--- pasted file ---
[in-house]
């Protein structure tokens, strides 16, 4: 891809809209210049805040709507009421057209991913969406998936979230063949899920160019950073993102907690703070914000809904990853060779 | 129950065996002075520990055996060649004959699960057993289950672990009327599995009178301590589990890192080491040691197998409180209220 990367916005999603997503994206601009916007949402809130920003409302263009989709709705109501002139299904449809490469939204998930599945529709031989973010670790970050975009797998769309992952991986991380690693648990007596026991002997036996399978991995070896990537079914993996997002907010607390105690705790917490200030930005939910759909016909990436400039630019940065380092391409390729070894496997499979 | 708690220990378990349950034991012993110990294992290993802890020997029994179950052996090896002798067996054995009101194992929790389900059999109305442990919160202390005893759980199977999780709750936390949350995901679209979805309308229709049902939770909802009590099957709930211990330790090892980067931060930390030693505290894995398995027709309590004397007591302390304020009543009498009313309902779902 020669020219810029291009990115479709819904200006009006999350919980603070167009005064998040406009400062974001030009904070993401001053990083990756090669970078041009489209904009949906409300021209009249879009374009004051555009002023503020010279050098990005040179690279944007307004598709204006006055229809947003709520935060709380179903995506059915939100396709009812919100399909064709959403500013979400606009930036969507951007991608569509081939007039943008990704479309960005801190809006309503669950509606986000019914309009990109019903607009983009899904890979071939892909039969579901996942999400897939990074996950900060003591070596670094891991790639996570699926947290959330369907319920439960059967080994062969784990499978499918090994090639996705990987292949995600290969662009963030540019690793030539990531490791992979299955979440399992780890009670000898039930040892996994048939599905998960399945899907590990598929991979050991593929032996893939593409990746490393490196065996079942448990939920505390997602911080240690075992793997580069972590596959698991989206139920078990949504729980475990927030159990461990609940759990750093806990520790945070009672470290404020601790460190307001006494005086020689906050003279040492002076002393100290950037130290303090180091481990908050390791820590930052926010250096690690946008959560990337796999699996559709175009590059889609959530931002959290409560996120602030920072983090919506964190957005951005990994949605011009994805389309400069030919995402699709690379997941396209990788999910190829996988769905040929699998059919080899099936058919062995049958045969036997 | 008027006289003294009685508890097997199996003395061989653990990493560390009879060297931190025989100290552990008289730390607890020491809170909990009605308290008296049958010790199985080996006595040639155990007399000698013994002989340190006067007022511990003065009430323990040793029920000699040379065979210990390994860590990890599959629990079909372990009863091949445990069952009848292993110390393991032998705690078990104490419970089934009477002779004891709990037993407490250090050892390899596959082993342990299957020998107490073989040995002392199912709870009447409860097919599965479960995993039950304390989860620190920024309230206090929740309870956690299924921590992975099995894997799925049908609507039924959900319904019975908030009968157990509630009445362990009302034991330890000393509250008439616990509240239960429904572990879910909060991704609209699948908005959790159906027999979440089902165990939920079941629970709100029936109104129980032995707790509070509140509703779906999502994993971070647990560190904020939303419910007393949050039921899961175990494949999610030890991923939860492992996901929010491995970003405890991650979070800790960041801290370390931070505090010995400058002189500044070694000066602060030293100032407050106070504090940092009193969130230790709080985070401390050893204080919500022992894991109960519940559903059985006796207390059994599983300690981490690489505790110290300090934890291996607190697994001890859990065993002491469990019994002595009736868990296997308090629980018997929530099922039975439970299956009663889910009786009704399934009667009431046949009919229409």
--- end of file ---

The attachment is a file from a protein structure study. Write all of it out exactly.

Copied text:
[in-house]
């Protein structure tokens, strides 16, 4: 891809809209210049805040709507009421057209991913969406998936979230063949899920160019950073993102907690703070914000809904990853060779 | 129950065996002075520990055996060649004959699960057993289950672990009327599995009178301590589990890192080491040691197998409180209220 990367916005999603997503994206601009916007949402809130920003409302263009989709709705109501002139299904449809490469939204998930599945529709031989973010670790970050975009797998769309992952991986991380690693648990007596026991002997036996399978991995070896990537079914993996997002907010607390105690705790917490200030930005939910759909016909990436400039630019940065380092391409390729070894496997499979 | 708690220990378990349950034991012993110990294992290993802890020997029994179950052996090896002798067996054995009101194992929790389900059999109305442990919160202390005893759980199977999780709750936390949350995901679209979805309308229709049902939770909802009590099957709930211990330790090892980067931060930390030693505290894995398995027709309590004397007591302390304020009543009498009313309902779902 020669020219810029291009990115479709819904200006009006999350919980603070167009005064998040406009400062974001030009904070993401001053990083990756090669970078041009489209904009949906409300021209009249879009374009004051555009002023503020010279050098990005040179690279944007307004598709204006006055229809947003709520935060709380179903995506059915939100396709009812919100399909064709959403500013979400606009930036969507951007991608569509081939007039943008990704479309960005801190809006309503669950509606986000019914309009990109019903607009983009899904890979071939892909039969579901996942999400897939990074996950900060003591070596670094891991790639996570699926947290959330369907319920439960059967080994062969784990499978499918090994090639996705990987292949995600290969662009963030540019690793030539990531490791992979299955979440399992780890009670000898039930040892996994048939599905998960399945899907590990598929991979050991593929032996893939593409990746490393490196065996079942448990939920505390997602911080240690075992793997580069972590596959698991989206139920078990949504729980475990927030159990461990609940759990750093806990520790945070009672470290404020601790460190307001006494005086020689906050003279040492002076002393100290950037130290303090180091481990908050390791820590930052926010250096690690946008959560990337796999699996559709175009590059889609959530931002959290409560996120602030920072983090919506964190957005951005990994949605011009994805389309400069030919995402699709690379997941396209990788999910190829996988769905040929699998059919080899099936058919062995049958045969036997 | 008027006289003294009685508890097997199996003395061989653990990493560390009879060297931190025989100290552990008289730390607890020491809170909990009605308290008296049958010790199985080996006595040639155990007399000698013994002989340190006067007022511990003065009430323990040793029920000699040379065979210990390994860590990890599959629990079909372990009863091949445990069952009848292993110390393991032998705690078990104490419970089934009477002779004891709990037993407490250090050892390899596959082993342990299957020998107490073989040995002392199912709870009447409860097919599965479960995993039950304390989860620190920024309230206090929740309870956690299924921590992975099995894997799925049908609507039924959900319904019975908030009968157990509630009445362990009302034991330890000393509250008439616990509240239960429904572990879910909060991704609209699948908005959790159906027999979440089902165990939920079941629970709100029936109104129980032995707790509070509140509703779906999502994993971070647990560190904020939303419910007393949050039921899961175990494949999610030890991923939860492992996901929010491995970003405890991650979070800790960041801290370390931070505090010995400058002189500044070694000066602060030293100032407050106070504090940092009193969130230790709080985070401390050893204080919500022992894991109960519940559903059985006796207390059994599983300690981490690489505790110290300090934890291996607190697994001890859990065993002491469990019994002595009736868990296997308090629980018997929530099922039975439970299956009663889910009786009704399934009667009431046949009919229409």